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Tuesday, March 23, 2010

Review: The Bird and the Bee: "Interpreting the Masters Volume 1: A Tribute to Daryl Hall and John Oates"

If, to you, the neo-jazz/pop stylings of The Bird and the Bee seem like an unlikely fit for the music of Hall and Oates, welcome to the club.  My first thought when I saw that one of my favorite new groups of the last few years would be covering an entire album of "the masters'" music was one of complete bewilderment.  But once I began listening to the end result, my fears were put to rest.  The first few notes of "Heard it on the Radio" say it all: this is a Bird and the Bee album!  Simply put, the duo has done a fantastic job of taking these classic and instantly-recognizable songs and filtering them through their own unique style.

The lead-off track is a gorgeous song that is just as catchy as one would expect.  It's bouncy digital production is reminiscent of some of Bird and the Bee's earlier stuff, but the 70s disco vibe sets it apart from the band's other tracks.  It eases any fears that a skeptical listener may have and proves that even though many may not understand why the group chose to make this album, they at least know what they are doing.  "Rich Girl" is just as exciting.  I could easily see a bunch of teen girls (or hipsters for that matter) singing along to this song and not realizing that it's a cover of a much older song.  That says a lot about how perfectly a lot of these songs are constructed and presented.

"The duo has done a fantastic job of taking these classic and instantly-recognizable songs and filtering them through their own unique style."

For the most part, Interpreting the Masters is a flawless cover album, if such a thing can even exist.  Still, some songs, though good, can't hold their own to the original recording.  Specifically, "She's Gone" lacks the earnestness and power of the original.  Instead, it comes off as plastic and unassured - the standard trappings of a cover song.  Truthfully, this could just be how Hall and Oates' ballads come off because the same can be said for "Sarah Smiles" and "One on One," which just come off as ineffective.   Are they solid covers?  Sure, but they still leave a lot to be desired.

The best tracks on the album are the upbeat songs that we've all heard before.  "Private Eyes" and "Kiss on My List" are just as awesome as they have always been and - depending on your generation - just as corny as well.  Listeners, whether new or unaccustomed to the music of Hall and Oates should find most of their enjoyment out of these and the other fun songs on the album.  As the title suggests though, Interpreting the Masters is very much a passion project for The Bird and the Bee, so it should be taken more as a casual diversion than an actual addition to the group's catalog of quality music.  With that in mind, it's hard to be disappointed with what we're presented with here.  The group has done Hall and Oates proud while simultaneously making something enjoyable for generations who have no idea who those two dudes are.  Not bad.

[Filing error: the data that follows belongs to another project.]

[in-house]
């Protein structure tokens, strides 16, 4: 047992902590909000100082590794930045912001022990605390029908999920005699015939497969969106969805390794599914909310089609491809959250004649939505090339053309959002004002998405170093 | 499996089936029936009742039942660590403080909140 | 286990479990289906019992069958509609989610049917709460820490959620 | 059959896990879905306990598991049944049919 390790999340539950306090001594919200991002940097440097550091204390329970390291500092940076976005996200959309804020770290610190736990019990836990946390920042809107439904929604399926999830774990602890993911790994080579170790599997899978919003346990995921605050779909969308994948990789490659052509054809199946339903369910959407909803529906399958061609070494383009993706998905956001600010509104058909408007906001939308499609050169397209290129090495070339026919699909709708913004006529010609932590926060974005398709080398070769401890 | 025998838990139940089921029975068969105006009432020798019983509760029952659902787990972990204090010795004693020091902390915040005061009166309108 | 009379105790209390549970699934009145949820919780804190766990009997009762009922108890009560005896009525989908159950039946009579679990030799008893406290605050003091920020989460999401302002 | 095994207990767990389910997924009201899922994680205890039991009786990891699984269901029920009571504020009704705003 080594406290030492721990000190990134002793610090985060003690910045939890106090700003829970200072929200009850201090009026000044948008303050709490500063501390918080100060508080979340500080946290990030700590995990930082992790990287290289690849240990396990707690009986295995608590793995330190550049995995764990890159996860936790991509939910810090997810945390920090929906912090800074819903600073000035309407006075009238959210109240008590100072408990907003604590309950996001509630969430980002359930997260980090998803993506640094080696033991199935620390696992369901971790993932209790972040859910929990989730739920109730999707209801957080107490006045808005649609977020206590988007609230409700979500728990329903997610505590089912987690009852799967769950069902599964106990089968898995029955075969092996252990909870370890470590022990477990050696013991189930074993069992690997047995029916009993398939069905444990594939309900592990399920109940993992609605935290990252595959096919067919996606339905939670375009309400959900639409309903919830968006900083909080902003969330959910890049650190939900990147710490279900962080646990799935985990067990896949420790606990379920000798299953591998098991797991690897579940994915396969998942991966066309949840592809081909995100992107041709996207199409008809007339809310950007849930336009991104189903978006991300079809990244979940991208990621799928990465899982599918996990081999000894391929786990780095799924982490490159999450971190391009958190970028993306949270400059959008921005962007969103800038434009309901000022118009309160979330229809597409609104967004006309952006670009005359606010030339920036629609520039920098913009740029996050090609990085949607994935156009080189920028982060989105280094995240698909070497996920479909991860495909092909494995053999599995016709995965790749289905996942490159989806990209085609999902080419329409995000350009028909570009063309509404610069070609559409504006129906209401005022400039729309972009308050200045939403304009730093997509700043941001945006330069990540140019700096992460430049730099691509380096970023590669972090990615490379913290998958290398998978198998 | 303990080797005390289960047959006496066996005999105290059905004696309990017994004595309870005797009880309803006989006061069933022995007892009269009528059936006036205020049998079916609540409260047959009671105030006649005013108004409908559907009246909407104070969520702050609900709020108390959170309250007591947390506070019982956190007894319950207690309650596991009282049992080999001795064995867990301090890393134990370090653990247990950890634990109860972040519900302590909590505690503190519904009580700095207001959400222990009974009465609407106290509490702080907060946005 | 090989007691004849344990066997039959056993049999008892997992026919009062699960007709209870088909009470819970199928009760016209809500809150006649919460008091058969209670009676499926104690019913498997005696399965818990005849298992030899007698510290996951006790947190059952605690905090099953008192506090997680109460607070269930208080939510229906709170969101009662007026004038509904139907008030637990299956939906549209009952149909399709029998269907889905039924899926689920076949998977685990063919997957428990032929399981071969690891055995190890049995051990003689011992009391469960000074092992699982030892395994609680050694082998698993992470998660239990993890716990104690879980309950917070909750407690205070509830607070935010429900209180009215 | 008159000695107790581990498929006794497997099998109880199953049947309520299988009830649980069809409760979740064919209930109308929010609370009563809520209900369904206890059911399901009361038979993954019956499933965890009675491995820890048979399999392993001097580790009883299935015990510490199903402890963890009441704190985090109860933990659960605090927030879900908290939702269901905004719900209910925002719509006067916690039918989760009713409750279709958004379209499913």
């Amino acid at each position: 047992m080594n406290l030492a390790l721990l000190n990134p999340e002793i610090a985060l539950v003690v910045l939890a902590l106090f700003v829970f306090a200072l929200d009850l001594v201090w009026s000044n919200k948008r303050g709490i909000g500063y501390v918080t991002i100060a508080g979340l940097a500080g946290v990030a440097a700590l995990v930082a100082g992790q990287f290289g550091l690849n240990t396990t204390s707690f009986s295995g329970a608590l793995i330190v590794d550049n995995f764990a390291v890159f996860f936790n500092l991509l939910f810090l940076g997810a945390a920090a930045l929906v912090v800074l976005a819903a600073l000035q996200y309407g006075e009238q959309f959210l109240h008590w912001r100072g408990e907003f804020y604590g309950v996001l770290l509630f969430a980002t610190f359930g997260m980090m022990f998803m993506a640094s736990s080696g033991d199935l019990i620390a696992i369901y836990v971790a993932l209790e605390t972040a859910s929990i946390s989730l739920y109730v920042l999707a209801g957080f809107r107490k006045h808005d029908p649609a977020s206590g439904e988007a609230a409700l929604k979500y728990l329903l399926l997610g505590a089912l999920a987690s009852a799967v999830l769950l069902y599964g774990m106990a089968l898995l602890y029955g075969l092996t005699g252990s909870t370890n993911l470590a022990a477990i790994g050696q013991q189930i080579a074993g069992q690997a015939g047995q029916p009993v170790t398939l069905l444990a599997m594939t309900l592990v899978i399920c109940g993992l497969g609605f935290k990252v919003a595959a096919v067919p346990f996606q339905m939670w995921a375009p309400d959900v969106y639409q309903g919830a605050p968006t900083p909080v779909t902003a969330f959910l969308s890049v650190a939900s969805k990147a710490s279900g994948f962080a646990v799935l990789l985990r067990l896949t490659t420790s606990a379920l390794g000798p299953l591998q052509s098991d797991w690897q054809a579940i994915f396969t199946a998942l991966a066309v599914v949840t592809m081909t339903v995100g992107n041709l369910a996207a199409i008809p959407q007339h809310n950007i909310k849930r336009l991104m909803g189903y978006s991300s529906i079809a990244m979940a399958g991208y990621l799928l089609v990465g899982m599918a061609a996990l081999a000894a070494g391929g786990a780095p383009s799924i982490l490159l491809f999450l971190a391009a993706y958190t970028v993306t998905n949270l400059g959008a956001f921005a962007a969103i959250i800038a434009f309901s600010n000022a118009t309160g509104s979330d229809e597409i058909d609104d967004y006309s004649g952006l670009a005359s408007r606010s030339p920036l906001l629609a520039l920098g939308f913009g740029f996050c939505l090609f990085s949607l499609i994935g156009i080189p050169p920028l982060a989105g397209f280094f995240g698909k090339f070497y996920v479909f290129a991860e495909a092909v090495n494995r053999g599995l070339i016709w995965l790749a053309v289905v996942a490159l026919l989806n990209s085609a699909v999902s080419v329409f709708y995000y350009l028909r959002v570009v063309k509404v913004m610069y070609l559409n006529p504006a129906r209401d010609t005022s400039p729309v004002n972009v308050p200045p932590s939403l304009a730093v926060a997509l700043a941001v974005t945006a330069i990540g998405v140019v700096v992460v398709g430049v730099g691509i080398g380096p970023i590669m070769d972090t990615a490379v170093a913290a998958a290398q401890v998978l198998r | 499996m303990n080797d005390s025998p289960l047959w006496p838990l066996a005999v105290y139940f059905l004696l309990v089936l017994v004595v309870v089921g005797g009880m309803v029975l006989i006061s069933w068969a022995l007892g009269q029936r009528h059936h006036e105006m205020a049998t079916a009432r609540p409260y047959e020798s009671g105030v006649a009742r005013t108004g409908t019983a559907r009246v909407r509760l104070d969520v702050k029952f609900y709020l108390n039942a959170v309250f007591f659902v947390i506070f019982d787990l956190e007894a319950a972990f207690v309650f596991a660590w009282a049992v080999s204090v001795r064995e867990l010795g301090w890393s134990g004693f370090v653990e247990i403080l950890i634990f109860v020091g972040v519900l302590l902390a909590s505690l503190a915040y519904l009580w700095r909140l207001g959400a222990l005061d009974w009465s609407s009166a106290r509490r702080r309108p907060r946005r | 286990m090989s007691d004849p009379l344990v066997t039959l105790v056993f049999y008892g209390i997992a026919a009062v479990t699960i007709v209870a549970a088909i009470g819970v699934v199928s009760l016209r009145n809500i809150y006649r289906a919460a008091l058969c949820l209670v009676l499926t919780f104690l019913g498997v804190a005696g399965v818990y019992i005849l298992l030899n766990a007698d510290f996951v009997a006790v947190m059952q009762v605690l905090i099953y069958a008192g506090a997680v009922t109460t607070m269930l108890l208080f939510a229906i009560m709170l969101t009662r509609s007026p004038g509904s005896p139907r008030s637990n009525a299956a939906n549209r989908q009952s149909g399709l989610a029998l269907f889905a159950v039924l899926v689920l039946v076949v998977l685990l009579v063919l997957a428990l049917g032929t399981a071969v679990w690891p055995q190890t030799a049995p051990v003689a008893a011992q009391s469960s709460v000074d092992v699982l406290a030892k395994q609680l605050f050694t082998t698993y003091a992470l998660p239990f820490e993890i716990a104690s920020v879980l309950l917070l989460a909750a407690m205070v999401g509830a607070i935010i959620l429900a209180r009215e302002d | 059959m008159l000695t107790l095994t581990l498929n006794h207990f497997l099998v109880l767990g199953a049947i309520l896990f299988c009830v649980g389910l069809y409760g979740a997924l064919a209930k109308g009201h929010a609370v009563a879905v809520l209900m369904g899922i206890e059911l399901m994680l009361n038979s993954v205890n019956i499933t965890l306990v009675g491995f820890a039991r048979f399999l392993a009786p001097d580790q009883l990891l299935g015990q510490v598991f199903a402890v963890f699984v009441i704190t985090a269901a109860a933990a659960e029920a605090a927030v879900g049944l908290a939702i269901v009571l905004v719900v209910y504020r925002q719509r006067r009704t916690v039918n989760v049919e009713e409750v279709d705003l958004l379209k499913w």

Key Tracks:
1. "Heard it on the Radio"
2. "Rich Girl"
3. "Maneater"
4. "Kiss on my List"
5. "Private Eyes"

7 out of 10 Stars

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Friday, March 19, 2010

Mini-Review: Dirt Mall: "Pacifuego"

My first run-in with Dirt Mall was back in July of 2008 when I reviewed their album, Got the Goat by the Horns.  Back then, I marveled at the talent of guitarist Jason Murray and called the album, short but a "truly entertaining listen."  Pacifuego is the band's second release - picking up right where their first album left off.  Dirt Mall isn't exactly experimenting with new sounds here.  Fans of the band's first album will find a lot to like here, if not more.  The guitar is still particularly impressive, whether its driving the song forward with dirty riffs or tearing through a rad solo (like in "Calling All Clowns"); Johnny Anguish continues to utilize his Mick Jones-style punk vocals to great effect; and the songs, while not necessarily groundbreaking remain a fun flashback to Clash-era punk rock.

That said, the problems on Got the Goat by the Horns are still prevalent here.  So if one found themselves distracted by the sub-par production or Anguish's grating voice, Pacifuego isn't going to really change their perception of the band.  But Pacifuego if anything, portrays a band tightening their skills and coming into their own as a functioning musical entity.  Dirt Mall doesn't do anything particularly groundbreaking - well - ever, but I can't help but think that's point.  They're playing music that they love and paying tribute to all the bands that influenced them along the way.  So if you're a fan of The Clash, Iggy Pop and the Stooges, or more recent garage rock bands like The Vines or The Hives, checking out Pacifuego isn't really a difficult decision.  One could certainly do worse.

Key Tracks:
1. "Calling All Clowns"
2. "Standing in the Road"
3. "Rats"

6 out of 10 Stars

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Show Review: Muse - Houston, TX (3/18/2010)

The first time I saw Muse live was just a few months ago when they opened for some really bad band with a douchy lead singer.  It wasn't the best way to see the band, as I later acknowledged.  What I really wanted - what I've wanted for years - was to see Muse headline their own show in a venue that suited them.  I believe that last night's show is probably as good as it's likely to get!